Blinking Promotes a Healthy Ocular Surface

Closeup of eyes winkingThroughout the day, the average person blinks about 15 times per minute. Blinking helps to keep the eyes healthy by distributing lubricating fluid from the lacrimal gland over the surface of the eye. This action also helps to provide essential nutrients to the eye surface. When eyes are irritated, extra tears are produced by the lacrimal glands and the additional fluid and blinking action help to flush out irritants. Research shows us that variations in blink rates, patterns, and strengths can have a significant impact on overall eye health and might even serve as an indicator of an underlying eye condition.

It’s interesting to note that a study looking at the action of blinking uncovered a previously unknown function. Scientists wondered why we blink as much as we do when the rate of approximately 15 blinks per minute is more than actually necessary for eye health. It was discovered that blinking patterns are not entirely random, but tend to occur at predictable moments during reading, conversation, or watching television. Blinks tended to occur at the end of a thought or action. Brain imaging of study participants watching a television program showed that during a blink, brain activity increased in the area of the alternate network that is active during the state of wakeful rest. Researchers theorized that these results indicate blinking actually serves as a mental break for the brain and allows for increased attention when the eyes are reopened.

A recent publication from the National Keratoconus Foundation (NKCF) presented a detailed article on why blinking is so important for eye health. Dr. Bezalel Schendowich notes in the article that the renewal and revitalization of the corneal surface, the epithelium, and the conjunctiva relies on blinking. The re-wetting of the lower third of the cornea is especially important for those with keratoconus as this area lies below the bulge of the cone and can be particularly irritated by lenses. The completeness of a blink is also important in ensuring adequate re-wetting of the ocular surface. To ensure you are blinking correctly, Dr. Schendowich advises the following:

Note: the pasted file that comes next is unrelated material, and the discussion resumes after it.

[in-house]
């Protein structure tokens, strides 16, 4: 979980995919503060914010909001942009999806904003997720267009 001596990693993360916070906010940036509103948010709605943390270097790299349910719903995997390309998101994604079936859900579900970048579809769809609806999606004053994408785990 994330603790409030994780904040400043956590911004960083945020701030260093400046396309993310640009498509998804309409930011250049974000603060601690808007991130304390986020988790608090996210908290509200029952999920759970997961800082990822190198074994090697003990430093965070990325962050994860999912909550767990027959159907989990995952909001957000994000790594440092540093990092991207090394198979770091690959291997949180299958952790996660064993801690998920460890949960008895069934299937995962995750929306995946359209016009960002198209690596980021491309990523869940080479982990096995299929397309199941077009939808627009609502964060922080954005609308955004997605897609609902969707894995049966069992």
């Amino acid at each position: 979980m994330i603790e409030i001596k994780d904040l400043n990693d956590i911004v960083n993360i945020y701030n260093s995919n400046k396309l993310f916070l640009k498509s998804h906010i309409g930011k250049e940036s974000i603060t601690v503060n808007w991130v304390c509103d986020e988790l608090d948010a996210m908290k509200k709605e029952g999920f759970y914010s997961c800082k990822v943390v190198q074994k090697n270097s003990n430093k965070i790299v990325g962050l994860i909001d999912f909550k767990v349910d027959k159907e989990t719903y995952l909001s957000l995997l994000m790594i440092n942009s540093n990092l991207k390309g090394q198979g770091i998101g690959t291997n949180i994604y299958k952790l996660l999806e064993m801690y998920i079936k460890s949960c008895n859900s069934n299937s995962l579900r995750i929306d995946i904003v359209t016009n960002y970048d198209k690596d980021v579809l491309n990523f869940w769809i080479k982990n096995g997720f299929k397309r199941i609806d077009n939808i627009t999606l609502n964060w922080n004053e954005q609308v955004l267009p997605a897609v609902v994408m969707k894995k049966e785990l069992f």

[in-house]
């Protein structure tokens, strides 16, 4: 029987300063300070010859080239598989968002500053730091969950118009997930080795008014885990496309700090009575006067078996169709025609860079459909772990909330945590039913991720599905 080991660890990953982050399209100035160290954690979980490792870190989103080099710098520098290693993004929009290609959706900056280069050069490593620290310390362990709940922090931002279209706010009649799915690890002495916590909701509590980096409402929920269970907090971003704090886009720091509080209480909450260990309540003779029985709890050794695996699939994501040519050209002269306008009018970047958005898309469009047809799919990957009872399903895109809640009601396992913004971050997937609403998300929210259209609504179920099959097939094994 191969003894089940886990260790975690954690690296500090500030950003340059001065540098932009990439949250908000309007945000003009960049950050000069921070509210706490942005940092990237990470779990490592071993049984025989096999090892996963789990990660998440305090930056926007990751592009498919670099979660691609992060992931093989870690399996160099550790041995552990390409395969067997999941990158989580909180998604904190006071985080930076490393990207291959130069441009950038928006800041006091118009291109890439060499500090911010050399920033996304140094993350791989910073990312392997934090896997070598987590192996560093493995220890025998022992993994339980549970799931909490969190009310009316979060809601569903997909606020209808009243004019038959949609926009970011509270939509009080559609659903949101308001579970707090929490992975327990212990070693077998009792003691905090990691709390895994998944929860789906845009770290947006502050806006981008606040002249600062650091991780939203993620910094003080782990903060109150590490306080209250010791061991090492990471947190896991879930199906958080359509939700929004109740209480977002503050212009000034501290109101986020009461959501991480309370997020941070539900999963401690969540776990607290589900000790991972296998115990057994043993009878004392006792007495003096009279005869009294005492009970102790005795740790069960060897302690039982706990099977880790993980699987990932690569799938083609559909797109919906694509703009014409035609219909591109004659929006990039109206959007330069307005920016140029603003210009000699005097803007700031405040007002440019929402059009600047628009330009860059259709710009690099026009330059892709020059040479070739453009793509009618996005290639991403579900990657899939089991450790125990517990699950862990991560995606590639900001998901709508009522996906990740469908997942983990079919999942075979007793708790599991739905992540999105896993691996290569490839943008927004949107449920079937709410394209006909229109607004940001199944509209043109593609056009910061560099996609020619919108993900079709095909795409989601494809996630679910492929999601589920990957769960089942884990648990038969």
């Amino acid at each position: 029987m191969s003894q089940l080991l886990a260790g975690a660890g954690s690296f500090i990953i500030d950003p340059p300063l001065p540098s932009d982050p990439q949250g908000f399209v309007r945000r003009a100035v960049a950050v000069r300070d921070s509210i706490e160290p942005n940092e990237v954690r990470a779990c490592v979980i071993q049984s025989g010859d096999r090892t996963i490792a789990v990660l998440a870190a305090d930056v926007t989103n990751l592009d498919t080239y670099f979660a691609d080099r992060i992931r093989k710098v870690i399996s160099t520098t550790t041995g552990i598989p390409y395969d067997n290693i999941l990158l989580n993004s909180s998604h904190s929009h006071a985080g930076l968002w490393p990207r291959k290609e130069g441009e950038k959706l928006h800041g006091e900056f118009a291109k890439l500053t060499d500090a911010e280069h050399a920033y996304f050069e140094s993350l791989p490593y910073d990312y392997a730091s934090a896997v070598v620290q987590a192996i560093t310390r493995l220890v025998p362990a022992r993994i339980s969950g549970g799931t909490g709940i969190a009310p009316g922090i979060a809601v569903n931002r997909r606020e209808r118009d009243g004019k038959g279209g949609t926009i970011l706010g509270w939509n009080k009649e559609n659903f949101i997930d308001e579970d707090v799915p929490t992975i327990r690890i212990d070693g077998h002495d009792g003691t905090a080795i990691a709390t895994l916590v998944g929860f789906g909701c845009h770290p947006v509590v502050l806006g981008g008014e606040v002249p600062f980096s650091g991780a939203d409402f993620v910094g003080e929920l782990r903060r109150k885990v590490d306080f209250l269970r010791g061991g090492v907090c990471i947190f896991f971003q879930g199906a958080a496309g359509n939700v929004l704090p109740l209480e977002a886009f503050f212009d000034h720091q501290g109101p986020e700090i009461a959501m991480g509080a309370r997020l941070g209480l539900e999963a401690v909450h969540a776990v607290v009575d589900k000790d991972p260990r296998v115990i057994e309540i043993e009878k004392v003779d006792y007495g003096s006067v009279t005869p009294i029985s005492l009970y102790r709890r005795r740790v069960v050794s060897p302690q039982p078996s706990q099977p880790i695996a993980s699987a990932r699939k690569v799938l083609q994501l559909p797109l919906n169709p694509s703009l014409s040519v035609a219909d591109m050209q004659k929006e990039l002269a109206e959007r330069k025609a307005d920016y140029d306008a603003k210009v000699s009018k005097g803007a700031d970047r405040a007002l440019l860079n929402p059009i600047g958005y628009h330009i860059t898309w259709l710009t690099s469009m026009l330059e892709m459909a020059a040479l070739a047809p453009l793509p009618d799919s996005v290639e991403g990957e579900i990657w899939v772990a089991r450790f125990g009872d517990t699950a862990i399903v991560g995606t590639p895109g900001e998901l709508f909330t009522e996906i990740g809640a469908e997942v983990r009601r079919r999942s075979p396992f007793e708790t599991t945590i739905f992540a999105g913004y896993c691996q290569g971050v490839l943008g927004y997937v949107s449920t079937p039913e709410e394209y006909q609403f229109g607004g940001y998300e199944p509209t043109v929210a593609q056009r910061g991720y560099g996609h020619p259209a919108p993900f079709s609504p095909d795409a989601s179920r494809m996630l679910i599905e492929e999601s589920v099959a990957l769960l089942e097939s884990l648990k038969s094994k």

1. Gently rest your forefinger sideways under your eye just above the cheek bone (your finger pointing towards your nose).
  2. As you blink, the eyelashes on the upper eyelid will gently (almost like a feather touch) brush the finger when your eye is completely closed.

To make proper blinking a habit, he suggests to regularly practice a complete blink for two weeks in short sessions throughout the day. Try to complete 50 full blinks within a minute looking into each of the five forward directions (up, down, left, right, straight). Remember that they are not tight lid-squeezes, but closures. With practice, a complete blink will become more automatic for you and contribute to greater eye comfort.

Blinking plays a significant role in dry eye as well. While dry eye has many underlying causes, studies show that reduced and incomplete blinking combined with increased tear film break-up exacerbate the uncomfortable symptoms and lessen visual acuity. When the blink rate is reduced, it compromises the eye’s ability to distribute lubricating lipids from the meibomian glands over the ocular surface. In between each blink, the loss of visual acuity in patients with dry eye is faster than those without dry eye. Shorter intervals between blinks are found in patients with dry eye, which can be indicative of a means to compensate for the loss of acuity from dry eye while focused on a visual task. These varying patterns of blinking might lead to additional diagnostic techniques or improved treatment methods for dry eye.

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